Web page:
Members of Parliament yesterday demanded that the Prevention and Combating of Corruption Bureau and the State Intelligence Services invest more efforts in strategies aimed at helping the nation achieve its pro-poor development goals.
They talked of indications that the two state agencies were yet to put their immense power and potential to full use in supporting strategies aimed at fast-tracking the nation’s social and economic development.
“Millions of Tanzanians are languishing under difficult socio-economic conditions chiefly owing to pervasive corruption, lack of good governance and gross violations of human rights by state organs,” Iringa Urban legislator Rev Peter Msigwa submitted when contributing to debate on the 2011/2012 Budget estimates tabled in the House on Monday by Hawa Ghasia, Minister of State in the President’s Office (Civil Service Management).
He charged that PCCB was under-performing, “as evidenced by its clear failure to contain the rising wave of grand and petty corruption across the country”.
He also recalled that PCCB Director General Dr Edward Hoseah once confessed at a seminar for MPs held in Dar es Salaam that grand corruption involved high-profile figures in government circles who could hardly ever be touched.
“There are untouchable corrupt elements in the government machinery, so what is the logic of having PCCB? If PCCB cannot touch particular corrupt officials in the government, its boss should step down; he has to resign,” said Msigwa.
“It does not make any sense for the PCCB chief to continue holding a position where he has full powers to execute his duties effectively and efficiently for the public interest but does not do so. He must deliver to the expectations of Tanzanians and not few people in the government – or throw in the towel,” he added.
The opposition legislator also talked of “signs of the State Intelligence Service becoming increasingly bent on supporting the ruling party checking the movements and activities of opposition parties instead of seeking to safeguard national security”.
Michael Laizer (Longido) meanwhile said corruption and related anti-social practices were rampant in district councils and municipalities across the country but PCCB was doing little to keep the vice in check.
Citing examples, he said corruption and other malpractices were rife at the country’s border points, in procurement processes in local government authorities, in the education sector and in all manner of development projects.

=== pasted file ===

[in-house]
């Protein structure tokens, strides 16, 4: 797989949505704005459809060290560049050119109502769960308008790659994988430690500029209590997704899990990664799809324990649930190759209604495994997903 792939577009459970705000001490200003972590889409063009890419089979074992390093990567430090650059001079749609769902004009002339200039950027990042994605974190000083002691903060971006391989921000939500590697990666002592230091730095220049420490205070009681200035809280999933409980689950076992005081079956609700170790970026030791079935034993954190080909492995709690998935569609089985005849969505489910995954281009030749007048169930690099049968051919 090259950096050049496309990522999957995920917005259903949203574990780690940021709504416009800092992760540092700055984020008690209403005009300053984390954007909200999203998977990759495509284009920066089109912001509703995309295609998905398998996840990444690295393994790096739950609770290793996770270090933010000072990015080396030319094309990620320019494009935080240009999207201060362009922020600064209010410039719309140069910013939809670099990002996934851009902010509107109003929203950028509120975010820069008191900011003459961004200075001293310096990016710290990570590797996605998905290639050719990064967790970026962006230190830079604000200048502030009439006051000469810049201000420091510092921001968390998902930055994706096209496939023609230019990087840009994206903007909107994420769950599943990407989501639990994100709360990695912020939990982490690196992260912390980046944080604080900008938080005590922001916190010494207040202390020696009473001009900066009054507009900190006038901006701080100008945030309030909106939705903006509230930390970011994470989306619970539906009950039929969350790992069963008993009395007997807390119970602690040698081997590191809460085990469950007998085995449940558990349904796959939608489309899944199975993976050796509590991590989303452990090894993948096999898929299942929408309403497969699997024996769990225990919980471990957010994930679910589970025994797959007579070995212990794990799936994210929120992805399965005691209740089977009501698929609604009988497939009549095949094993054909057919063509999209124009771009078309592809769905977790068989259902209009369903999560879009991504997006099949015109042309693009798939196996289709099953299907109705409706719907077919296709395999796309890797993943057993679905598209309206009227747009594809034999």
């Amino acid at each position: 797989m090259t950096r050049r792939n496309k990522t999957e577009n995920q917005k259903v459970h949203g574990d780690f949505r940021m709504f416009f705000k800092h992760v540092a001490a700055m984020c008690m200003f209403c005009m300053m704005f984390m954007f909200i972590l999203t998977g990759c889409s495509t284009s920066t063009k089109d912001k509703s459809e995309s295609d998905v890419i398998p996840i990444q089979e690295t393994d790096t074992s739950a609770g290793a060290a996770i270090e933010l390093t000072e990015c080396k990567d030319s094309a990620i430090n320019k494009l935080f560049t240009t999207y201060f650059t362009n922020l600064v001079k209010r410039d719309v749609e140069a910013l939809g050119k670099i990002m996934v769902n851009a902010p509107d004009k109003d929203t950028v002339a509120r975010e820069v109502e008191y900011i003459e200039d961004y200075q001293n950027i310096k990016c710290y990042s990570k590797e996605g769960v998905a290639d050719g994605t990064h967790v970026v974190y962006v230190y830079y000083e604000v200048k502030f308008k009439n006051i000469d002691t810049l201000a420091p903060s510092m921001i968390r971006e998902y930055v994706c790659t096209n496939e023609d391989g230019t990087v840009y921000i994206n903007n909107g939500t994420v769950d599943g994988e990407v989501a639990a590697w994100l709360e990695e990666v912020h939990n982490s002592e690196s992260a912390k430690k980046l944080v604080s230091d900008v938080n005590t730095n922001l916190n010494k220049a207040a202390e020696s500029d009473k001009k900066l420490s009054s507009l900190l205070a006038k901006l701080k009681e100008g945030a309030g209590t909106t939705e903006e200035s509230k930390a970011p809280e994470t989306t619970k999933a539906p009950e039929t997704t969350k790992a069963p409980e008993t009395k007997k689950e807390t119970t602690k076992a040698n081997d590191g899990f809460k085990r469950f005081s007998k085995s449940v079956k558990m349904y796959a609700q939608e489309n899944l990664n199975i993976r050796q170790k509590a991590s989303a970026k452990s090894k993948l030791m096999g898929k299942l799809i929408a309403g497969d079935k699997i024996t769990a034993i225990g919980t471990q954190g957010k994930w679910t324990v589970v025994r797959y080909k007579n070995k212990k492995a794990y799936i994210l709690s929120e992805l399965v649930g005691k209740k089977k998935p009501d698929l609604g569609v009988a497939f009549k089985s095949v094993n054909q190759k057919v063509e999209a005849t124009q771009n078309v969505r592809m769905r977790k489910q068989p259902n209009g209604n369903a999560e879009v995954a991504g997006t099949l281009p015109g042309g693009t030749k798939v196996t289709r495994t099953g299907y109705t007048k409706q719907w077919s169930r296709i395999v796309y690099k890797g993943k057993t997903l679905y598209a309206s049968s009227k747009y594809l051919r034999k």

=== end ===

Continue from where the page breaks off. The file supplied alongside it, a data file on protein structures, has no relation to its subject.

“Millions upon millions of shillings dished out through the Tanzania Social Action Trust Fund (TASAF) to facilitate the implementation of community-based projects are swindled, yet PCCB is not doing anything to arrest the tide,” submitted a visibly concerned Laizer.
He said PCCB was concentrating more on corruption associated with politics while leaving many corruption-prone zones unchecked, adding: “The bureau’s presence is nowhere to be felt in many areas. For many people, it is something of a ghost.”
For her part, Magdalena Sakaya (Special Seats) faulted the government for what she described as failure to help good governance and the rule of law flourish and failure to rein in violations of people’s rights by law-enforcement agencies”.
“Our security and good governance systems are not working at all. In short, we have neither good governance nor rule of law in this country,” she argued.
Ubungo legislator John Mnyika appealed to the State Intelligence Services and PCCB to investigate reports relating to grand corruption scandals “and help the government in designing results-oriented development strategies in order to bail out the millions of Tanzanians languishing in poverty”.
He talked of the government having paid a 3bn/- in controversial circumstances, with a second instalment of 4.5bn/- lined up, asking the two state agencies “to chip in and investigate dubious and controversial payments of this nature”.
“The two state organs should borrow a leaf from similar ones in other countries on strategies employed to stimulate economic growth and development instead of staying practically idle, just monitoring the movements of opposition parties,” noted the MP.
Most of the MPs who contributed to the debate said it was wrong and improper for the government to fall short of saying if it had reviewed the minimum wage in the public service, noting that the suspense would serve as a disincentive to public servants.